New Feds board member, William Beetham wants the organisation recognised for its significant contributions to NZ farming and society as a whole.
Children often dream of finding hidden treasure when playing hide 'n seek but William Beetham never gave a second thought to the dusty old bottles in the wine cellar where he hid from his siblings as a young boy – until this year, that is.
This year he finally tasted a drop of wine that is thought to be 113 years old and is one of a handful of bottles remaining from his ancestors' early Wairarapa winemaking at Brancepeth – once one of New Zealand's largest sheep farms.
Two bottles of wine from a shelf labelled '1903 Claret' were opened for tasting on February 9 for a small group of winemakers and media who visited the estate for the mid morning tasting.
"We knew the wine was special but we were unsure if it was still of any quality," says Beetham.
The tasting took place in the dining room at Brancepath. Two bottles were opened and poured without muslin or sieve filtering, so cork fragments were a factor to contend with. The first bottle was in surprisingly drinkable condition; held together by a framework of noticeably fresh acidity with pronounced flavours of red cherries, dried red fruit such as cranberries and secondary aromas of smoked mushrooms, truffles and earth; it showed intense complexity and a pale ruby colour, suggesting Pinot Noir, as did its red fruit aromas.
The second bottle tasted cork affected; it lacked freshness and tasted stale, devoid of the red fruit and clean earthy aromas of that first, remarkable bottle.
So, what prompted the opening of the 1903 bottle now?
"The wine community (John Saker, specifically) approached us requesting to run a tasting event. We were initially reluctant as we did not realise the importance or uniqueness of the wine. Once we understood the importance to the wine community, the opportunity to learn more about the wine and our history, plus the ability to recapture and continue another unique story of the people of Brancepeth, we agreed to the event," says Beetham.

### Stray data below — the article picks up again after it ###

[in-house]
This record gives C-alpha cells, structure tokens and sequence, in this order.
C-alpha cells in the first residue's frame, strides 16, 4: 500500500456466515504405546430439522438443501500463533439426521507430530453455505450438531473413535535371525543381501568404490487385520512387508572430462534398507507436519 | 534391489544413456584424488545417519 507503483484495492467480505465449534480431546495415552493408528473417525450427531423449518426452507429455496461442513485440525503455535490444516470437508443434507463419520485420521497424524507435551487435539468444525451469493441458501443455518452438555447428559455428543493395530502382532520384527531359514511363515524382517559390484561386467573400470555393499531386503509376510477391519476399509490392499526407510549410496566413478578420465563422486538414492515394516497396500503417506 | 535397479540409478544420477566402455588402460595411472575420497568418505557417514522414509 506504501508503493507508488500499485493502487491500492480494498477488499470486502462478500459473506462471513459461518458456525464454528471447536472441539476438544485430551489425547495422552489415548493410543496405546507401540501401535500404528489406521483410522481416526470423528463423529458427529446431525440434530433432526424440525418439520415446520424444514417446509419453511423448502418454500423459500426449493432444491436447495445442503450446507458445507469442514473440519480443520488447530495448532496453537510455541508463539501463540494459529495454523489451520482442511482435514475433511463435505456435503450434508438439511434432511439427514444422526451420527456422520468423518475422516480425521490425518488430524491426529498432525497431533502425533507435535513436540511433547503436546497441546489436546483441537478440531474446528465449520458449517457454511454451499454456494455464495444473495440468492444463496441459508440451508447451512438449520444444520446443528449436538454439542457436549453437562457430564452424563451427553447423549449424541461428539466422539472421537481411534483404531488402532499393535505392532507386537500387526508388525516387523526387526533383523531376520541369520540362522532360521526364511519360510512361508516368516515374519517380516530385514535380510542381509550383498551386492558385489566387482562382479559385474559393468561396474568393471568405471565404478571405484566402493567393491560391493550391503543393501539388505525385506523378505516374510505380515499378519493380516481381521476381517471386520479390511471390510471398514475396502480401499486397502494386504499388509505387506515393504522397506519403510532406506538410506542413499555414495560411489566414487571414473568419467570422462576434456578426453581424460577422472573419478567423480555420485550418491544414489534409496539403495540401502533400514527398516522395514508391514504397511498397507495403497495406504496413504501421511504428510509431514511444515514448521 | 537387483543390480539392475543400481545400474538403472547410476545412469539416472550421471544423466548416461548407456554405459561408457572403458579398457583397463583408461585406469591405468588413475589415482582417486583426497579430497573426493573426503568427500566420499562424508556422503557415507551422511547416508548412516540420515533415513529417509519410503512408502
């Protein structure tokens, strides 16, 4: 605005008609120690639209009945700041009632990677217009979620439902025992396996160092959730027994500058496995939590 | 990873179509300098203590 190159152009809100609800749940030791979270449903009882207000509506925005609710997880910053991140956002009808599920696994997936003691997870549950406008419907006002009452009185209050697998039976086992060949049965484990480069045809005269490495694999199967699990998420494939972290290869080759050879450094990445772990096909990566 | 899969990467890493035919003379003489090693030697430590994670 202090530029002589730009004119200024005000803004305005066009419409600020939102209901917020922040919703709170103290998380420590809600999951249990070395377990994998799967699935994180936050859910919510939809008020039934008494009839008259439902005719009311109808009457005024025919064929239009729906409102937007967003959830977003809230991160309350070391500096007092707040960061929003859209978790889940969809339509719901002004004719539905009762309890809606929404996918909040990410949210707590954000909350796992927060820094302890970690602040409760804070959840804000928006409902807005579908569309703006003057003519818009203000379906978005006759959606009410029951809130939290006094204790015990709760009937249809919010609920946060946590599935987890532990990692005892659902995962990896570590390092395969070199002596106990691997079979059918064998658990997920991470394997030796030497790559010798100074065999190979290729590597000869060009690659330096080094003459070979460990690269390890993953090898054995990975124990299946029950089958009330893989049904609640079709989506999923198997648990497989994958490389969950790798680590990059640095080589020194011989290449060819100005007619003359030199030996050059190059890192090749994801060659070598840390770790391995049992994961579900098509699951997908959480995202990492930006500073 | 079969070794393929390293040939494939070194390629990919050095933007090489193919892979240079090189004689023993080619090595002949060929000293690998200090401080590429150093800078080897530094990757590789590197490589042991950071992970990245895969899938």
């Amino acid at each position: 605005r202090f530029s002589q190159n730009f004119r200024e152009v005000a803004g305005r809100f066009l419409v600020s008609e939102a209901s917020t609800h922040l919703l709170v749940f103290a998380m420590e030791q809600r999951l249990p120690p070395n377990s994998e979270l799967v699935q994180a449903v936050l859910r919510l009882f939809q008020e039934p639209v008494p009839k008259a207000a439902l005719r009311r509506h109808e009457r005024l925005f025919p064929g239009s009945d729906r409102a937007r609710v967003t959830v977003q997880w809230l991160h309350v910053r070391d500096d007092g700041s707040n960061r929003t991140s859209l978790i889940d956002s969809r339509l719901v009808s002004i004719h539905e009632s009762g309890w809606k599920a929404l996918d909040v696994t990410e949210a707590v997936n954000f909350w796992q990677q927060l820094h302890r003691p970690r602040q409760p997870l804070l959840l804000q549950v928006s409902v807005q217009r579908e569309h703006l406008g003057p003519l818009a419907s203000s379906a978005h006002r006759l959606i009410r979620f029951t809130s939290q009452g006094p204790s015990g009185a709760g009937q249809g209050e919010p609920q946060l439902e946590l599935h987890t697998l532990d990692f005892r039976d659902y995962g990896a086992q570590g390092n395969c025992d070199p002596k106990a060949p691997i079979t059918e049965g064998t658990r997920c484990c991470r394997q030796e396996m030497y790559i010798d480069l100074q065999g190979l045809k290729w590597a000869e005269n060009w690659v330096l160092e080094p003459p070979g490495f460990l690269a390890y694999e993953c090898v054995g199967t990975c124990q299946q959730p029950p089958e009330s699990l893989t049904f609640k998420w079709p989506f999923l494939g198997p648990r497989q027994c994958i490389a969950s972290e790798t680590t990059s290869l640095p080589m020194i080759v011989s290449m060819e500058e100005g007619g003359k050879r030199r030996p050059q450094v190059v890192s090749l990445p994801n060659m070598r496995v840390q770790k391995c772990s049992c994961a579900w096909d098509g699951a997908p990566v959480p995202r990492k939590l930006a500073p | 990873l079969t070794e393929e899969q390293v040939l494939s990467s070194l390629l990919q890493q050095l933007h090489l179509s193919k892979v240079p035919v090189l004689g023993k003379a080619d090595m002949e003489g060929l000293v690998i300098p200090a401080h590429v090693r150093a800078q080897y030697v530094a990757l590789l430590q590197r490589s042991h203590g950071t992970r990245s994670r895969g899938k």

He and his father, Edward Beetham, hosted the tasting at Brancepeth, which is where the story of this wine began at its remote rural location, east of Masterton.
Several bottles still remain housed in the dusty downstairs wine cellar, from which the two that were tasted this year also came from. The cellar is a relatively small room, given the relatively large size of the estate with its 36 rooms, separate stables and buildings from its busiest days in the past as a vast sheep station.
The old bottles are all unlabeled but have remained on shelves with a tag, which declares them to be: Claret 1903. This wine has been recorded by the family to have been produced by grapes grown by William Beetham and his French wife Hermance, who is thought to be the instigator of that early winemaking.
Despite the name 'Claret 1903' on the cellar tag, this wine is thought to have been made from Pinot Noir, Pinot Meunier and Syrah. There are no records of the percentage of these grapes that were planted in the vineyard; only that these varieties were planted there at the time.
Brancepeth Estate has been divided up many times since its heyday in the second half of the 1800s when it was one of New Zealand's largest farms with an original land holding of what I understand to be 34,000 hectares. Many of the property's facts are beyond dispute, including that it once had 300 staff and a library of thousands of books with a full time librarian who travelled around the extensive property to deliver them to workers.
The site of the original Beetham vineyard is now planted with grapes but is no longer owned
by the Beetham family. It is
called Lansdowne Vineyard and was planted in 2002. The first vintage was made in 2009 from grapes planted and tended by Derek Hagar snr and his late son, Derek Hagar jnr, who passed away in 2013; the night before harvesting began.
All of the Lansdowne Vineyard wines have been made by Wairarapa winemaker Karl Johner.